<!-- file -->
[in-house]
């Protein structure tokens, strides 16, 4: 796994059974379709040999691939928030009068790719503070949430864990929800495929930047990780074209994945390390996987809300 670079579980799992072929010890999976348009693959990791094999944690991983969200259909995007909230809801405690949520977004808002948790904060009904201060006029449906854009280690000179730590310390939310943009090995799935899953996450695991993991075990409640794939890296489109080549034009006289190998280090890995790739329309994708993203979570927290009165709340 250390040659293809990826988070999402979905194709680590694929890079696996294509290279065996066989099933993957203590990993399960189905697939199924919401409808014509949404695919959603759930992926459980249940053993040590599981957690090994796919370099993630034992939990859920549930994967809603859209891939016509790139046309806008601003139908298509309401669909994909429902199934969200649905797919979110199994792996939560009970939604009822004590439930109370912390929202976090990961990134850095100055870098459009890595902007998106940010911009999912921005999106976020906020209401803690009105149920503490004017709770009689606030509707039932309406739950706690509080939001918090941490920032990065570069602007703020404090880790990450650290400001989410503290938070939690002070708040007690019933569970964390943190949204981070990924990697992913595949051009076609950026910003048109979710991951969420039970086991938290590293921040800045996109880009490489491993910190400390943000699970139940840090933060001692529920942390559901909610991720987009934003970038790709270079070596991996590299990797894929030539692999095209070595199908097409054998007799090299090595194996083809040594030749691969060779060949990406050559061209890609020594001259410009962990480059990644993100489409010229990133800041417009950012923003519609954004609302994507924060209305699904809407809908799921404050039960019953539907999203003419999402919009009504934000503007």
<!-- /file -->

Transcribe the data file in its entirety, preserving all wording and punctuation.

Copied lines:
[in-house]
């Protein structure tokens, strides 16, 4: 796994059974379709040999691939928030009068790719503070949430864990929800495929930047990780074209994945390390996987809300 670079579980799992072929010890999976348009693959990791094999944690991983969200259909995007909230809801405690949520977004808002948790904060009904201060006029449906854009280690000179730590310390939310943009090995799935899953996450695991993991075990409640794939890296489109080549034009006289190998280090890995790739329309994708993203979570927290009165709340 250390040659293809990826988070999402979905194709680590694929890079696996294509290279065996066989099933993957203590990993399960189905697939199924919401409808014509949404695919959603759930992926459980249940053993040590599981957690090994796919370099993630034992939990859920549930994967809603859209891939016509790139046309806008601003139908298509309401669909994909429902199934969200649905797919979110199994792996939560009970939604009822004590439930109370912390929202976090990961990134850095100055870098459009890595902007998106940010911009999912921005999106976020906020209401803690009105149920503490004017709770009689606030509707039932309406739950706690509080939001918090941490920032990065570069602007703020404090880790990450650290400001989410503290938070939690002070708040007690019933569970964390943190949204981070990924990697992913595949051009076609950026910003048109979710991951969420039970086991938290590293921040800045996109880009490489491993910190400390943000699970139940840090933060001692529920942390559901909610991720987009934003970038790709270079070596991996590299990797894929030539692999095209070595199908097409054998007799090299090595194996083809040594030749691969060779060949990406050559061209890609020594001259410009962990480059990644993100489409010229990133800041417009950012923003519609954004609302994507924060209305699904809407809908799921404050039960019953539907999203003419999402919009009504934000503007």